As UK breaks heat records, CCC says key infrastructure providers failing to take account of climate risks

Mon 11 July 2022 View all news

Maximum and minimum temperature records were broken across the UK on July 19th with Coningsby in Lincolnshire recording 40.3 degrees Celsius, fully 1.6 degrees higher than the previous record set in 2019. Reflecting on the extreme heat, the Committee on Climate Change (CCC) says that many of the UK's critical infrastructure providers (including transport) are failing to take account of climate-related risks.

A new independent report by the CCC for the UK Government, assesses submissions from 90 organisations on the actions they are taking to tackle climate-related risks to their operations.

Respondents included National Grid, Network Rail, Highways England, the Environment Agency, London Heathrow Airport, UK Power Networks and Thames Water, amongst others.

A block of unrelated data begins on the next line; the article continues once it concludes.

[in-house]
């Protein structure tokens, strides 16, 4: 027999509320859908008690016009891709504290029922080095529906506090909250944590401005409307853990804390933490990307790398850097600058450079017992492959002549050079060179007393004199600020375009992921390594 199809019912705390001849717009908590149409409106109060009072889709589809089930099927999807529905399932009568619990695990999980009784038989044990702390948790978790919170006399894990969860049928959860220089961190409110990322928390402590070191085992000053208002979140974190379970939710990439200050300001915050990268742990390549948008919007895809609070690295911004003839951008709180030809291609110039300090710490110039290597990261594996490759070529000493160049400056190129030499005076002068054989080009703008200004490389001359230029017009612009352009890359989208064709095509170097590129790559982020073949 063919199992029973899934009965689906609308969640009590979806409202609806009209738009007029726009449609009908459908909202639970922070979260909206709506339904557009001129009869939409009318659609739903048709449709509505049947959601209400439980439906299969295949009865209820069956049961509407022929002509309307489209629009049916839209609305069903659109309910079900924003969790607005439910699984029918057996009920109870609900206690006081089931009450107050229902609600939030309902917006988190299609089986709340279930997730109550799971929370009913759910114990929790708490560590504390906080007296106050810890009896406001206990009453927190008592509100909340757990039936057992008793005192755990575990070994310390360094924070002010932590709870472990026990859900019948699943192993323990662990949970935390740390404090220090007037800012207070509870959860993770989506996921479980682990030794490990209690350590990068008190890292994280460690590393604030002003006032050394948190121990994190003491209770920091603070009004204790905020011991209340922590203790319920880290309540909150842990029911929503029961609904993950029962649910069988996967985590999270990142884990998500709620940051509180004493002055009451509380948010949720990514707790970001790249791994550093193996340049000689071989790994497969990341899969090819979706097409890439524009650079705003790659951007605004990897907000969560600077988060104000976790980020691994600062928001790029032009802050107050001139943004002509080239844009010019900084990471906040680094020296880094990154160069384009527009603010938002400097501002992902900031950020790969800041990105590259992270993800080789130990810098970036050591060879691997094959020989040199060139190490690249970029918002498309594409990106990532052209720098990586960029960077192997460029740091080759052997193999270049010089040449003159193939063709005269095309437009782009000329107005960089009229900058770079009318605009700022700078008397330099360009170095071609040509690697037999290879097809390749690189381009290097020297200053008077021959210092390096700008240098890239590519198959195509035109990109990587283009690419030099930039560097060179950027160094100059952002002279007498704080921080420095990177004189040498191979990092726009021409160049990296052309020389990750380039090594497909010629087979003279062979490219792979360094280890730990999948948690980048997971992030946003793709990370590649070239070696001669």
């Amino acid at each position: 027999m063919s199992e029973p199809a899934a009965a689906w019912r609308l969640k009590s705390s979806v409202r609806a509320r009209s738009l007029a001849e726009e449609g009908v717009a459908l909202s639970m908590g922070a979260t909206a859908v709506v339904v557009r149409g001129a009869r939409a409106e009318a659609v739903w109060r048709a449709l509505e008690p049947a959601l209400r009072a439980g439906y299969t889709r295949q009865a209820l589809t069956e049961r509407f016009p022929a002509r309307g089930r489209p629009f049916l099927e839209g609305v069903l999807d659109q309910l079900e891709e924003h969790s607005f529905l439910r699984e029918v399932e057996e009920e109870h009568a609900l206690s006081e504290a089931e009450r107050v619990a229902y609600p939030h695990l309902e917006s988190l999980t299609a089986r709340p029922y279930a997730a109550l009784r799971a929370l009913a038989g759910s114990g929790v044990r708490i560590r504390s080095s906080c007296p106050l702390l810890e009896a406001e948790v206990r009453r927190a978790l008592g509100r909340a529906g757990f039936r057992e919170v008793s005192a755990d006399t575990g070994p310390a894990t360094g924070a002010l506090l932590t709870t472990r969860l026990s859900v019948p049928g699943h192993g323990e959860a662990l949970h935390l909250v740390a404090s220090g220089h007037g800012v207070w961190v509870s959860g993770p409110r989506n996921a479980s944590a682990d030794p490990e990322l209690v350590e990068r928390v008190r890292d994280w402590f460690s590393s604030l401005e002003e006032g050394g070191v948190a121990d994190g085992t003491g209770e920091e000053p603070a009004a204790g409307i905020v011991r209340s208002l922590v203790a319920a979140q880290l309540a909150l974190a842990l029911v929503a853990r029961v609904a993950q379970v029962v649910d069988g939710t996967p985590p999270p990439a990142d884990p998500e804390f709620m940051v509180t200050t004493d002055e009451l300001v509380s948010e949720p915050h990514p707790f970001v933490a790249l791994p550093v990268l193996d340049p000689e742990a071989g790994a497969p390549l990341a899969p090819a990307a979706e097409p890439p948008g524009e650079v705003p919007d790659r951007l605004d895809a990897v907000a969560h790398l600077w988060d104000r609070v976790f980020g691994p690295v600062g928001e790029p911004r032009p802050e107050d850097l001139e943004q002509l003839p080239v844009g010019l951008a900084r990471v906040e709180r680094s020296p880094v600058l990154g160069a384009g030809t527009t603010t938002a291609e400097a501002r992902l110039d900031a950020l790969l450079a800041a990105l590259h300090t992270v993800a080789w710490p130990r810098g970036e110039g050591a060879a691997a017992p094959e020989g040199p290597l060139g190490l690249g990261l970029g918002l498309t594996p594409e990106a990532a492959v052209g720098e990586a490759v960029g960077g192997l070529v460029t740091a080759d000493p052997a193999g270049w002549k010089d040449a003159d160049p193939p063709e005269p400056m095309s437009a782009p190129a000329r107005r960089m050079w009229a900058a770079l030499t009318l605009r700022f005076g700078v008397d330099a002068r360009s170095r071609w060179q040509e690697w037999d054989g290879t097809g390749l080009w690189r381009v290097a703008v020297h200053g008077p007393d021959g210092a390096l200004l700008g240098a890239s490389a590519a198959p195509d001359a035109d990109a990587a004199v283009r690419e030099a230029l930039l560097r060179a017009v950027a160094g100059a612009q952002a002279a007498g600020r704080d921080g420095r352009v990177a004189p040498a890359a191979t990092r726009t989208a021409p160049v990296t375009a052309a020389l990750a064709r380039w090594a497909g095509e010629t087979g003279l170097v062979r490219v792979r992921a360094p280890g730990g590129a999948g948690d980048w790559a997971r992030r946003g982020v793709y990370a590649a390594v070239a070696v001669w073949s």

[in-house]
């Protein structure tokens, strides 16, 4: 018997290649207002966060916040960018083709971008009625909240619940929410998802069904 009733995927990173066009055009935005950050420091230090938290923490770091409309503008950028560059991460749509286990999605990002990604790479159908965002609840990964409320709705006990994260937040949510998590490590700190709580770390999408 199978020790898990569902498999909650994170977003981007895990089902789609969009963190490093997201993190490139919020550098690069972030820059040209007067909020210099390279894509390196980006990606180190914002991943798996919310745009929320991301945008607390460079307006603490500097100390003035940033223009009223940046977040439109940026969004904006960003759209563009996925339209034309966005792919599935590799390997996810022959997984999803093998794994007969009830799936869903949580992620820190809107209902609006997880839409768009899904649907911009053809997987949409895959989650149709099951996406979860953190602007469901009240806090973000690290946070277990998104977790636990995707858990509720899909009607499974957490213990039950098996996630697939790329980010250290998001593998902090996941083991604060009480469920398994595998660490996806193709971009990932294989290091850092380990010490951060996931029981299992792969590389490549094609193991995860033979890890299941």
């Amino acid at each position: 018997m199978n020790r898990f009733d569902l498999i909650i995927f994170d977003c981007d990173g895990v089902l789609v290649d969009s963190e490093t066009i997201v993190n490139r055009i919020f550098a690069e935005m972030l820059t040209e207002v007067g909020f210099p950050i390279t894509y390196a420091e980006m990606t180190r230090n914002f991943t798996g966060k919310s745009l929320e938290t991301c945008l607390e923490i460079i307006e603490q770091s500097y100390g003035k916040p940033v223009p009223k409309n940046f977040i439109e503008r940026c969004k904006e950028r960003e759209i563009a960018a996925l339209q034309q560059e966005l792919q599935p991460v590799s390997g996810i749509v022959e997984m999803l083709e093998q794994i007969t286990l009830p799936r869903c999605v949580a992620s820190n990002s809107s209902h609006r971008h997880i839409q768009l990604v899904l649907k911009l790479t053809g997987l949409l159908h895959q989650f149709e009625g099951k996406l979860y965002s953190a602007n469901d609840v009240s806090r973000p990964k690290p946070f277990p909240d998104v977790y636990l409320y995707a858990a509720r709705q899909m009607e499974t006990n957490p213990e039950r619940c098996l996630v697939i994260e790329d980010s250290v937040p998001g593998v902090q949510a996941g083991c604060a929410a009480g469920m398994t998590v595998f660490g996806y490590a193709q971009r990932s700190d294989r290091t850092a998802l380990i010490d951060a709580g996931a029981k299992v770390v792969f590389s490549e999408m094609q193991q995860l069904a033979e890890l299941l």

Baroness Brown, Chair of the CCC’s Adaptation Committee said: “Climate change poses a catalogue of risks to UK infrastructure. In this report we’ve uncovered a key gap in the country’s national adaptation planning: to varying degrees the organisations we have assessed are not prepared for cascading infrastructure failures. For example, a flood might damage an electricity substation which has a knock-on effect on the transport network due to a power outage.

"These dependencies, if disrupted, have potentially devastating consequences. The Government needs to help reporting organisations better understand and manage these risks. Prudent planning today can help avoid a domino-effect of failures in the future.”

Following the publication of its annual report to Parliament, the CCC has also published a new Monitoring Framework which sets out an updated approach to tracking UK progress on climate change. With the UK, Scotland, Wales and Northern Ireland all having ambitious targets to reduce emissions, the Committee says that the priority is to deliver against these targets. This shift in focus, from ambition to delivery, is the basis for the new Framework.

The Committee says that the Framework will evolve and will be updated over time, including as targets change, when new data becomes available, and after major Government decarbonisation strategies. 


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